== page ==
Wyoming dropped from the top five in August and experienced the largest monthly and year-over-year jump in its NSA construction unemployment rate—up 2.7 percent and 1.7 percent, respectively—to 5.3 percent.

Meanwhile, Vermont fell from tied with Idaho for fifth lowest in August to tied with Michigan for 13th lowest in September with a 4.3 percent rate. Vermont also had the fourth largest monthly increase, up 1.1 percent from August.

The Bottom Five States

The states with the highest NSA construction unemployment rates in order from lowest to highest rates were:

  1.  Alabama
  2.  Pennsylvania
  3.  Rhode Island
  4.  New Mexico
  5.  Alaska

All of these states were also among the five states with the highest construction unemployment rates in August.

Alaska, with a 10.1 percent rate, had the highest estimated rate in September and saw the second largest increase from August at 2.5 percent. On a positive note, Alaska’s September 2016 rate was its lowest September rate since 2002. New Mexico had the second highest construction unemployment rate in September, 8.6 percent, although it also had the second largest monthly drop in its rate—down 0.9 percent. Rhode Island had its lowest September construction unemployment rate since 2007, but was still the third highest rate in September at 8.5 percent. Pennsylvania had the fourth highest estimated NSA construction unemployment rate in September, 8.1 percent, and the second largest year-over-year increase among the states, up 1.5 percent. Alabama had the fifth highest estimated construction unemployment rate in September, with a 7.6 percent rate, its second lowest September rate since 2007 (just above 2015’s 7.5 percent).

To better understand the basis for calculating unemployment rates and what they measure, see the article Background on State Construction Unemployment Rates.

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ABC Reports: Nonresidential Fixed Investment Expands Again During Solid Third Quarter

1291931467352794367Real gross domestic product (GDP) expanded 2.9 percent on a seasonally adjusted annualized rate during the third quarter of 2016, according to an analysis of Bureau of Economic Analysis data released today by Associated Builders and Contractors (ABC). This follows a 1.4 percent increase during the second quarter and represents the tenth consecutive quarter of economic expansion.

Nonresidential fixed investment, a category closely aligned with construction and other forms of business investment, expanded at a 1.2 percent annualized rate during the third quarter after growing 1 percent during the second. Investment in structures led the way, increasing by 5.4 percent in the third quarter after falling 2.1 percent during the second. Investment in equipment fell 2.7 percent for the quarter, while investment in intellectual property products expanded 4 percent. Residential investment continued to fall, declining 6.2 percent in the third quarter after falling 7.7 percent during the second.

“Today’s GDP release will generally be viewed favorably both for the construction industry and for the larger economy,” said ABC Chief Economist Anirban Basu. “The acceleration in real GDP growth was driven by a combination of factors, including an upturn in exports, a smaller decrease in state and local government spending and an upturn in federal government spending. One of the biggest impacts came from greater private inventory investment, likely in response to expectations for reasonably strong consumer spending. Growth in personal consumption expenditures was responsible for almost half of third quarter GDP growth. However, this build in inventories is likely to subtract from economic growth in future quarters, though not massively.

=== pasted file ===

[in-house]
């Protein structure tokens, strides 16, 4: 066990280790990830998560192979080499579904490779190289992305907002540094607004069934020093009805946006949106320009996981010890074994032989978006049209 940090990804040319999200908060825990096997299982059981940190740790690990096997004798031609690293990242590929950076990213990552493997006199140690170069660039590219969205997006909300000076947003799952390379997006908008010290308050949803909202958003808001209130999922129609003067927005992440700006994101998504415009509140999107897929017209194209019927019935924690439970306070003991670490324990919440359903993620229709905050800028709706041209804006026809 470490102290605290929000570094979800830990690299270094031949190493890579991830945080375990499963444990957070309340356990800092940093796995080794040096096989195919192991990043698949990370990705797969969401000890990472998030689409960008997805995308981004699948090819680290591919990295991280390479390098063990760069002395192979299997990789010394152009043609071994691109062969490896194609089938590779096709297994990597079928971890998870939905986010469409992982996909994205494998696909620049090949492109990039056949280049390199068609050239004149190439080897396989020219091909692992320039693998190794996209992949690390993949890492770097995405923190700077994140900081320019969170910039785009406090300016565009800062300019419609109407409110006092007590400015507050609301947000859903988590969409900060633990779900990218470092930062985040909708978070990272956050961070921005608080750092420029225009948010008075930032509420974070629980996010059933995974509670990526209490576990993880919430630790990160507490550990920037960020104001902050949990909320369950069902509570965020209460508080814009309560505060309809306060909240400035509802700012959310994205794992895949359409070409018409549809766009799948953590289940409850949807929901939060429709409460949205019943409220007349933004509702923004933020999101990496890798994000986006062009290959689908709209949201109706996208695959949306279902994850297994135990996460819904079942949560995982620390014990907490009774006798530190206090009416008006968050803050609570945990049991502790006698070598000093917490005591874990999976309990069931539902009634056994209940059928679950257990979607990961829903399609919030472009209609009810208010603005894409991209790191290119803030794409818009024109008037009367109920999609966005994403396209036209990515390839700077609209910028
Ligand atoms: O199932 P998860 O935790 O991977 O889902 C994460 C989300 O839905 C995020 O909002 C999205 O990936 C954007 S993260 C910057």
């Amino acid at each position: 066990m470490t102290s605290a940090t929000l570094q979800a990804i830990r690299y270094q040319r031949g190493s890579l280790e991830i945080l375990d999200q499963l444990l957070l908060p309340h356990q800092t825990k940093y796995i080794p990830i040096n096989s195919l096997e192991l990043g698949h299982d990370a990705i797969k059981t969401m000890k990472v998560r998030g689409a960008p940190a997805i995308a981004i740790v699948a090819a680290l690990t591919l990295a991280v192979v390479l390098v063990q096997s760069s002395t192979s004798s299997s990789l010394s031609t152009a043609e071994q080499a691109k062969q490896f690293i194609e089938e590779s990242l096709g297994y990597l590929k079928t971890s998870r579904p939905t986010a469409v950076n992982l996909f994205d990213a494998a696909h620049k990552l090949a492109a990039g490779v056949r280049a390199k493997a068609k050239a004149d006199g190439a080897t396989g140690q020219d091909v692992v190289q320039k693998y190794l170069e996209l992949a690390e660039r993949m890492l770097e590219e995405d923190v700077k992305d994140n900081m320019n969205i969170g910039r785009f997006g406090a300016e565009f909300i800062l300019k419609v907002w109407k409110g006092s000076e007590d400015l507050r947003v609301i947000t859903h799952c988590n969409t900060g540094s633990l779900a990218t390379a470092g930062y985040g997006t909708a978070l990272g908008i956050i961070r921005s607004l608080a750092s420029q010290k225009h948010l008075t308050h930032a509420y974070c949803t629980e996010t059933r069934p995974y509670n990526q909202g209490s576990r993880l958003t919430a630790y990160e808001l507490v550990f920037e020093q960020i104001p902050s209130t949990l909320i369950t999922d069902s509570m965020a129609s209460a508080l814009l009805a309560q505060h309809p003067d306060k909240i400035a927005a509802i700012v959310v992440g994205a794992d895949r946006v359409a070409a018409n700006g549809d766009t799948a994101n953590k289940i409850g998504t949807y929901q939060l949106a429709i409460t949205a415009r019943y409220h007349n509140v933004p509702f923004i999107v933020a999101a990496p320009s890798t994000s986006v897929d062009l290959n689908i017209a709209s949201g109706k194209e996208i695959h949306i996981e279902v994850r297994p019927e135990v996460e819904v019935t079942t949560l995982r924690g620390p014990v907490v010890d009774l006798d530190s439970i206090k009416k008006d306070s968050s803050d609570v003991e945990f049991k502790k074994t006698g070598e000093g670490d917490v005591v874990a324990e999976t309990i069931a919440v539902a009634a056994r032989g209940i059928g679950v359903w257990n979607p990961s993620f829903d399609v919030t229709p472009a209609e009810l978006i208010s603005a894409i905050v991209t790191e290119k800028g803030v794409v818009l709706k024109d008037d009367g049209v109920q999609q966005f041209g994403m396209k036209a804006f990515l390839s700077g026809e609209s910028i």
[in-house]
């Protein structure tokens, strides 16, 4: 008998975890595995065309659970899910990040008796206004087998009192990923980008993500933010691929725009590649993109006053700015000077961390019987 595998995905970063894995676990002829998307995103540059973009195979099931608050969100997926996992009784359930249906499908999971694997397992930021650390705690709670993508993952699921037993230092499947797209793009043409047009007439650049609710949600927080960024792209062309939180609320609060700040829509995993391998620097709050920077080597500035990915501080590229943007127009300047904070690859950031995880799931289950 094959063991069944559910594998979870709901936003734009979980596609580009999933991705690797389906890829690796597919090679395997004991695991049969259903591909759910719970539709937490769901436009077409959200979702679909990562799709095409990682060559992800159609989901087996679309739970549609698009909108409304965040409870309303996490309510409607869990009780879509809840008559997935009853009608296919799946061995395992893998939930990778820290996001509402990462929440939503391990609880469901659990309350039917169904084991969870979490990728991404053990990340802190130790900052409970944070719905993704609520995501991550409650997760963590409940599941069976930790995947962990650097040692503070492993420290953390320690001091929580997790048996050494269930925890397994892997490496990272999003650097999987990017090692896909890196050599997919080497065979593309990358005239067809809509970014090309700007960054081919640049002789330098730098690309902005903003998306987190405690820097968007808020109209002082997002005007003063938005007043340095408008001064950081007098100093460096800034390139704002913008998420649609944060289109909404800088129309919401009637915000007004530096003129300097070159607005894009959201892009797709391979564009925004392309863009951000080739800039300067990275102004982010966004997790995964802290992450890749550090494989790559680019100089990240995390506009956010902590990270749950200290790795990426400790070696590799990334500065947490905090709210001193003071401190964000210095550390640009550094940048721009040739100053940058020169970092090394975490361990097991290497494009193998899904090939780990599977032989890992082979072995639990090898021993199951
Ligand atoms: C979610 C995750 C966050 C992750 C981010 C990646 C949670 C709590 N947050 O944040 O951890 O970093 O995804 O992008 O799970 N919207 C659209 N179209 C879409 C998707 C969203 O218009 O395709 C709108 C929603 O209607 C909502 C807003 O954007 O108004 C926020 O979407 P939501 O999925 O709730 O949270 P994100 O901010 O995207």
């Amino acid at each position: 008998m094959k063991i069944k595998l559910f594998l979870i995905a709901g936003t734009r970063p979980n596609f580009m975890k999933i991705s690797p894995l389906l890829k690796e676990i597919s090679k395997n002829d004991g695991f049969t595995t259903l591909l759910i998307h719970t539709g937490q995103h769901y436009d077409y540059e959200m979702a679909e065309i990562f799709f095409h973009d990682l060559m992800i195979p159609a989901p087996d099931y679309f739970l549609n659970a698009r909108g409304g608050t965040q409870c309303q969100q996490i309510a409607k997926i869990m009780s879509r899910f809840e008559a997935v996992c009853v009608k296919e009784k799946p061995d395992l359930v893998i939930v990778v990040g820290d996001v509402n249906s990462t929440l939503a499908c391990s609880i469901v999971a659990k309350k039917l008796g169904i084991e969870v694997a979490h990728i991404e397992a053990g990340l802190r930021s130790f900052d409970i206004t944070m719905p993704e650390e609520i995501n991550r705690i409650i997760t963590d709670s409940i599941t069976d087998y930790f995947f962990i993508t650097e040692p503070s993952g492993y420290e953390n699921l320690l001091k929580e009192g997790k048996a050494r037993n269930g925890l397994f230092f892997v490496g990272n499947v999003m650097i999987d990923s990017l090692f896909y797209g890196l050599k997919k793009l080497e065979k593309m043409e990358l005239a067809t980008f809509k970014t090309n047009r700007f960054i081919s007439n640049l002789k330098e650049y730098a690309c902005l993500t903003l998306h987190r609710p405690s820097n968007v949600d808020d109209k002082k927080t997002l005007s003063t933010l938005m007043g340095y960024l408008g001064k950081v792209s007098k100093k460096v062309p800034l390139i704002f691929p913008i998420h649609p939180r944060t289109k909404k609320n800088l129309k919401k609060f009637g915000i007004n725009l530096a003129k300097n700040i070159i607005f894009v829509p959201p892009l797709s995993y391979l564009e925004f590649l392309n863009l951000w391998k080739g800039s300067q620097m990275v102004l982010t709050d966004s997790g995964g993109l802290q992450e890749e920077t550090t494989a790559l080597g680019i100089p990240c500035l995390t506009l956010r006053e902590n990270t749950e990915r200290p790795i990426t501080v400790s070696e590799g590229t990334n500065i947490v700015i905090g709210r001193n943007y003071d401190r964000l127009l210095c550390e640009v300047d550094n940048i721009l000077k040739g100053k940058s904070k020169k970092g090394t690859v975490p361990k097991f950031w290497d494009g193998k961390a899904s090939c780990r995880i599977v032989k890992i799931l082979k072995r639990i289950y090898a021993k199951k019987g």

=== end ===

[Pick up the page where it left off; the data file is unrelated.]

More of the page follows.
“According to the most recent data available from the Bureau of Economic Analysis, nonresidential investment in structures has contributed little to GDP over the past five quarters,” said Basu. “While there are certain categories of nonresidential construction that have been active in terms of spending growth, including the office, lodging and commercial categories, for the most part spending growth has been lackluster.

“Third quarter growth was solid, but future quarters may not be as good,” said Basu. “The economy will have to deal with a number of headwinds going forward, including a stronger dollar, building inflationary pressures and higher interest rates. Consumer spending growth will continue to lead the recovery. While this will help support construction spending in certain categories, including distribution centers, nonresidential investment in structures is likely to expand only slowly in early 2017.”

The following highlights emerged from today’s third quarter GDP release. All growth figures are presented as seasonally adjusted annualized rates:

  • Personal consumption expenditures expanded 2.1 percent on an annualized basis during the third quarter of 2016 after growing 4.3 percent during the second quarter of 2016.
  • Spending on goods rose 2.2 percent during the third quarter after expanding by 7.1 percent during the previous quarter.
  • Real final sales of domestically produced output increased 2.3 percent in the third quarter after increasing 2.6 percent in the second.
  • Federal government spending expanded 2.5 percent in the year’s third quarter after contracting during each of the prior two quarters.
  • Nondefense government spending increased 3 percent during the quarter following an increase of 3.8 percent during the second.
  • National defense spending grew by 2.1 percent during the third quarter after registering a 3.2 percent decline in the previous quarter.